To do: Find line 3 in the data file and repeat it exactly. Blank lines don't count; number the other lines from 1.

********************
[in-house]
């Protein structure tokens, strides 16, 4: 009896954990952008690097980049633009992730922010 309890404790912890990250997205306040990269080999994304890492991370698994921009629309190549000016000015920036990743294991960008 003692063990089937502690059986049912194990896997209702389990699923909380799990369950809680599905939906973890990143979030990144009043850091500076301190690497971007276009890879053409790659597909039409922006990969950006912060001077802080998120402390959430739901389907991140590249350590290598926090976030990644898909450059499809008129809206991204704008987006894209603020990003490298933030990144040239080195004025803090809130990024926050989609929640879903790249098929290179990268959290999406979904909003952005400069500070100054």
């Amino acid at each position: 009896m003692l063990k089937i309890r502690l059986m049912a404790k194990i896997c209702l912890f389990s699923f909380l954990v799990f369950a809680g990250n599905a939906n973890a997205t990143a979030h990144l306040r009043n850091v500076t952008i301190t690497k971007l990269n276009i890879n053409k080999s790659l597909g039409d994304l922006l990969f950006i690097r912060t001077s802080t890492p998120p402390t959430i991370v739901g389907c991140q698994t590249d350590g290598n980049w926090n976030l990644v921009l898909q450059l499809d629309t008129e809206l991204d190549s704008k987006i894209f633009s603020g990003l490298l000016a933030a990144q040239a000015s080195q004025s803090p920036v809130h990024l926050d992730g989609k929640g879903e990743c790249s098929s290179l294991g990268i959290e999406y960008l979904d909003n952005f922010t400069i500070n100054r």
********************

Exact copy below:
């Amino acid at each position: 009896m003692l063990k089937i309890r502690l059986m049912a404790k194990i896997c209702l912890f389990s699923f909380l954990v799990f369950a809680g990250n599905a939906n973890a997205t990143a979030h990144l306040r009043n850091v500076t952008i301190t690497k971007l990269n276009i890879n053409k080999s790659l597909g039409d994304l922006l990969f950006i690097r912060t001077s802080t890492p998120p402390t959430i991370v739901g389907c991140q698994t590249d350590g290598n980049w926090n976030l990644v921009l898909q450059l499809d629309t008129e809206l991204d190549s704008k987006i894209f633009s603020g990003l490298l000016a933030a990144q040239a000015s080195q004025s803090p920036v809130h990024l926050d992730g989609k929640g879903e990743c790249s098929s290179l294991g990268i959290e999406y960008l979904d909003n952005f922010t400069i500070n100054r």